Day One – Overview of Medical Cannabis

Ernesto Cortés, the Executive Director of the Costa Rican Association for Drug Study and Intervention, discussed the human rights of those who use drugs. Do not deserve to be arrested and have their lives destroyed. It is better for both individuals and society as a whole to treat drug abuse as a public health problem rather than a criminal problem.

Hundreds of people arrived on the first day and heard how cannabis is being used abroad. Charlie Brown, member of the Denver City Council in Colorado, talked about the ramifications of medical and recreational legalization in his city and the state as a whole. While there were challenges in setting up regulations for cannabis, the laws have worked out very well. The state has made millions of dollars in taxes, and they are not suffering from legalization-related fears, such as a rise in accidents, teenage use, or crime.

The next speaker, a lawyer named Robert Hoban, discussed how legalization can take away profits from drug cartels and generate tax money for the Costa Rican government. Hoban, Cortes, and Brown then convened for a panel discussion on cannabis regulation. The takeaway was that regulation works to control access and consumption; it ensures patients have medicine while limiting availability to minors.

Dr. Denis Petro, a former Food and Drug Administration (FDA) Review Officer and neurologist from the United States with over 40 years of medical experience provided a remarkably detailed overview of the evidence proving the efficacy of medical cannabis for numerous conditions. First, he pointed out that the highest level of scientific evidence, systemic reviews, has been achieved to justify the use of cannabis for the treatment of nausea associated with chemotherapy and spasticity associated with multiple sclerosis. He showed a chart from an article in the journal Trends in Pharmacological Sciences indicating the surprisingly varied uses of specific cannabinoids like cannabidiol (CBD) and cannabichromene (CBC). He also mentioned the United States patent on using CBD as a neuroprotectant and antioxidant, and its value in treating Alzheimer’s disease, Parkinson’s disease, HIV dementia, and brain injuries. Furthermore, he quoted Francis J. Young, a Drug Enforcement Administration (DEA) judge who is famous for stating, “Marijuana, in its natural form, is one of the safest therapeutically active substances known to man. By any measure of rational analysis marijuana can be safely used within a supervised routine of medical care.”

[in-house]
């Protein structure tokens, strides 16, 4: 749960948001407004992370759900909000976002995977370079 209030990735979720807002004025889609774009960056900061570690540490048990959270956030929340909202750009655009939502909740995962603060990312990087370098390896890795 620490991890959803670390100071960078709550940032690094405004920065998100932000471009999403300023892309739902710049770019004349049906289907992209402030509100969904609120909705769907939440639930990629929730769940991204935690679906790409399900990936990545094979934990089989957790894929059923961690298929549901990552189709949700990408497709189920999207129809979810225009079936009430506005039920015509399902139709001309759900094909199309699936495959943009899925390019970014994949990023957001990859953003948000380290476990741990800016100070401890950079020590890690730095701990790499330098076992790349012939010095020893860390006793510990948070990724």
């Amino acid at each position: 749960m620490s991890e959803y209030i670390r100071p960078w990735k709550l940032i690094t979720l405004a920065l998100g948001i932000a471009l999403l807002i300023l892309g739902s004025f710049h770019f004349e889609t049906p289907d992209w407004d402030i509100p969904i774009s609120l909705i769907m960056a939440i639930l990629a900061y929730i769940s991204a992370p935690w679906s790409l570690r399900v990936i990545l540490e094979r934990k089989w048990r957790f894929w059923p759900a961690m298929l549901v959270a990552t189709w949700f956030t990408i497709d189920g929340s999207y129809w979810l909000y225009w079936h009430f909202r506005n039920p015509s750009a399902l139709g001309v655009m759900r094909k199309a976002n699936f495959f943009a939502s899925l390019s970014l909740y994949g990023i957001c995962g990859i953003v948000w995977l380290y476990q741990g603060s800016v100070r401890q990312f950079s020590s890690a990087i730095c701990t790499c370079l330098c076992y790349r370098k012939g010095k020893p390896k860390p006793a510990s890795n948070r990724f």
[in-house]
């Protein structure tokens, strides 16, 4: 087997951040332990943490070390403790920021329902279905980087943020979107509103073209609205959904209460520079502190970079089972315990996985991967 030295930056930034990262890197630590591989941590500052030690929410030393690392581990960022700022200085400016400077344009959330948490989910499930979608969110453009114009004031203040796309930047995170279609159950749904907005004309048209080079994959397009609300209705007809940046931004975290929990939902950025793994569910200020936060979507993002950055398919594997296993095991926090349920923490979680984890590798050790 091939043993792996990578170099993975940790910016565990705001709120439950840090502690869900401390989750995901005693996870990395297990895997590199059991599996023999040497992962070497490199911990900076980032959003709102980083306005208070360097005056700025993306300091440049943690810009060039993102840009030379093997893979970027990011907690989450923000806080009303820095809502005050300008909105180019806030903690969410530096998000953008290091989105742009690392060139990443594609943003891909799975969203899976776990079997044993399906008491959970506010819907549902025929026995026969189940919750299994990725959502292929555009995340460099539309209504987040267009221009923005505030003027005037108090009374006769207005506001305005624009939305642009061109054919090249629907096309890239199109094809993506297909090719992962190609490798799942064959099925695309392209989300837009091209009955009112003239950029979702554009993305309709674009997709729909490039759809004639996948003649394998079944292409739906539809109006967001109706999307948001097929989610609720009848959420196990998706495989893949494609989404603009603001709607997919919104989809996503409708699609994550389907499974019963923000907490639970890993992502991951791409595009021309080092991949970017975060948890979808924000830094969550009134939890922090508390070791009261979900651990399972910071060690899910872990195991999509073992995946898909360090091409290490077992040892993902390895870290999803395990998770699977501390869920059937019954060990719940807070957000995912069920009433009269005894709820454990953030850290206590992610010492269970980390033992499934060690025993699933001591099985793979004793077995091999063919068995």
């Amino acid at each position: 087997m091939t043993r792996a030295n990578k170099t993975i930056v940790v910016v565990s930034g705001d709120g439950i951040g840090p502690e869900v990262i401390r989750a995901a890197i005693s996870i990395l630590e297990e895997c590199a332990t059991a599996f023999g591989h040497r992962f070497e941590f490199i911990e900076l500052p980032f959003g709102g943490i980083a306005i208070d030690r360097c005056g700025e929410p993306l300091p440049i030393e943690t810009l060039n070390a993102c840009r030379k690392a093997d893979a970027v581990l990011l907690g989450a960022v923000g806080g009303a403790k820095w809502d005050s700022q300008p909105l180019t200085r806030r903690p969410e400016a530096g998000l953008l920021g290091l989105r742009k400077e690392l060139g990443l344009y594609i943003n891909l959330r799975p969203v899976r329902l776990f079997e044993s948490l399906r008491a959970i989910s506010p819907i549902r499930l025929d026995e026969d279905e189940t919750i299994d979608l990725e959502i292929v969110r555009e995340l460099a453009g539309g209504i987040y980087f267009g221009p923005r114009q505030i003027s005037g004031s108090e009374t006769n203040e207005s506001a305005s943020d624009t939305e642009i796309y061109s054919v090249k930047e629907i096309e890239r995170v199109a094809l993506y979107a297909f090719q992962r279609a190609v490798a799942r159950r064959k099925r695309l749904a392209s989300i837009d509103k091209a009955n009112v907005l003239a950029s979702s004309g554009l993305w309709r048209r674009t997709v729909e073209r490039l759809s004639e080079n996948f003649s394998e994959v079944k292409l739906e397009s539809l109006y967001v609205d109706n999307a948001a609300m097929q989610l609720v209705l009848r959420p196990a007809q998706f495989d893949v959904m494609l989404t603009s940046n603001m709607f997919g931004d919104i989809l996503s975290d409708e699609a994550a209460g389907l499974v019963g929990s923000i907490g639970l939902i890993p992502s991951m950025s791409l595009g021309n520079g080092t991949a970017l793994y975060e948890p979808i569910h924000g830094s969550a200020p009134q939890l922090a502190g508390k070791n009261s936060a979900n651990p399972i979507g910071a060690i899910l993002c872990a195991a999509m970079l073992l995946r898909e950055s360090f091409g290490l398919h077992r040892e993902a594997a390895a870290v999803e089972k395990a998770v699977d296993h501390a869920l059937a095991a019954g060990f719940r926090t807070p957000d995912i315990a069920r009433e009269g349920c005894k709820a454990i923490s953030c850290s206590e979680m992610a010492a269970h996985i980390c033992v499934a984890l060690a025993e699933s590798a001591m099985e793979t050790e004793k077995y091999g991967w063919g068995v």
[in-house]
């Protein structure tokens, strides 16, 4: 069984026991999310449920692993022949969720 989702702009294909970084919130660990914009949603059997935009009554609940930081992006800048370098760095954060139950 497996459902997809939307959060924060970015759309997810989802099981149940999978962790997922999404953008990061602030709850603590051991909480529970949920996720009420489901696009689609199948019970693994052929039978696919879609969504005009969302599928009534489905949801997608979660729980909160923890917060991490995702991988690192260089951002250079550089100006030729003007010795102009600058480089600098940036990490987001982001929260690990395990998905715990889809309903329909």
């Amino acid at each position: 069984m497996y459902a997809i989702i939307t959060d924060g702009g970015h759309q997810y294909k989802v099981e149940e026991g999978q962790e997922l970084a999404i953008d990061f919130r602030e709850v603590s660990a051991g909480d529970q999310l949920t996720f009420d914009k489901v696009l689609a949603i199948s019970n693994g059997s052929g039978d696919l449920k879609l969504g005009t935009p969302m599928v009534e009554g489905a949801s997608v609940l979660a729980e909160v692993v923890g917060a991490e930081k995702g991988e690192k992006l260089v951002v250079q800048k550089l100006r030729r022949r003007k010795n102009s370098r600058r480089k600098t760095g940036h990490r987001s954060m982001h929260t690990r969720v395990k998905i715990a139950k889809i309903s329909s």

Zach Klein, a filmmaker from Israel and personal documentarian of Dr. Raphael Mechoulam, the father of cannabis research and the discoverer of tetrahydrocannabinol (THC), talked about how cannabis is being used in Israel. The country is a leading example of the successful regulation of medical cannabis, and thousands of patients are using the medicine to treat a wide variety of pharmaceutical-resistant conditions. He showed footage of a Parkinson’s patient completely controlling his tremors with just a couple inhalations of cannabis, and noted amazing success in controlling symptoms of Alzheimer’s disease and autism. Furthermore, he showed data on how patients were able to dramatically reduce traditional pharmaceutical pills which were not working well and causing devastating side effects. Overall, Israeli citizens have benefited tremendously from Israel’s medical program.